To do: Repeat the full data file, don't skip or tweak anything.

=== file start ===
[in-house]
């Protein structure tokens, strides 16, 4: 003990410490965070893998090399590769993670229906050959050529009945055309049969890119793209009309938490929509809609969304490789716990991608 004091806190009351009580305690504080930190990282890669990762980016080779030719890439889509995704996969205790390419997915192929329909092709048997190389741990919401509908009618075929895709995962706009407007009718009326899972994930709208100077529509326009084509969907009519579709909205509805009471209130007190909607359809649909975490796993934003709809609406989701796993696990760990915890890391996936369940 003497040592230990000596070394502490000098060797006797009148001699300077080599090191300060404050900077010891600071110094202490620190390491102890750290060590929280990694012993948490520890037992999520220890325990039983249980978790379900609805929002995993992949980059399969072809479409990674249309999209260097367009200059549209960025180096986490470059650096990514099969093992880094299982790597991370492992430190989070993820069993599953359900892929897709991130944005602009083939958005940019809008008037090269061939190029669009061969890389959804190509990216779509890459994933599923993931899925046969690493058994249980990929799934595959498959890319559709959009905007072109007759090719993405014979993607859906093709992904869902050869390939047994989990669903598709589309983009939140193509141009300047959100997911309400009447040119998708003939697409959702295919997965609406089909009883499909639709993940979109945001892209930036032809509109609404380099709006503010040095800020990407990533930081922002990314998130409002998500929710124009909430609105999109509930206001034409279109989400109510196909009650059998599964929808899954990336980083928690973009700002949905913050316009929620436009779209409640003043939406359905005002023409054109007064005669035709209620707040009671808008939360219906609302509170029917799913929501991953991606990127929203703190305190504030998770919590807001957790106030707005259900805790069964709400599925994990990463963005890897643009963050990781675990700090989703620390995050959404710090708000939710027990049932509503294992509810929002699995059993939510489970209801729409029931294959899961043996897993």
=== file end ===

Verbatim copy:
[in-house]
């Protein structure tokens, strides 16, 4: 003990410490965070893998090399590769993670229906050959050529009945055309049969890119793209009309938490929509809609969304490789716990991608 004091806190009351009580305690504080930190990282890669990762980016080779030719890439889509995704996969205790390419997915192929329909092709048997190389741990919401509908009618075929895709995962706009407007009718009326899972994930709208100077529509326009084509969907009519579709909205509805009471209130007190909607359809649909975490796993934003709809609406989701796993696990760990915890890391996936369940 003497040592230990000596070394502490000098060797006797009148001699300077080599090191300060404050900077010891600071110094202490620190390491102890750290060590929280990694012993948490520890037992999520220890325990039983249980978790379900609805929002995993992949980059399969072809479409990674249309999209260097367009200059549209960025180096986490470059650096990514099969093992880094299982790597991370492992430190989070993820069993599953359900892929897709991130944005602009083939958005940019809008008037090269061939190029669009061969890389959804190509990216779509890459994933599923993931899925046969690493058994249980990929799934595959498959890319559709959009905007072109007759090719993405014979993607859906093709992904869902050869390939047994989990669903598709589309983009939140193509141009300047959100997911309400009447040119998708003939697409959702295919997965609406089909009883499909639709993940979109945001892209930036032809509109609404380099709006503010040095800020990407990533930081922002990314998130409002998500929710124009909430609105999109509930206001034409279109989400109510196909009650059998599964929808899954990336980083928690973009700002949905913050316009929620436009779209409640003043939406359905005002023409054109007064005669035709209620707040009671808008939360219906609302509170029917799913929501991953991606990127929203703190305190504030998770919590807001957790106030707005259900805790069964709400599925994990990463963005890897643009963050990781675990700090989703620390995050959404710090708000939710027990049932509503294992509810929002699995059993939510489970209801729409029931294959899961043996897993």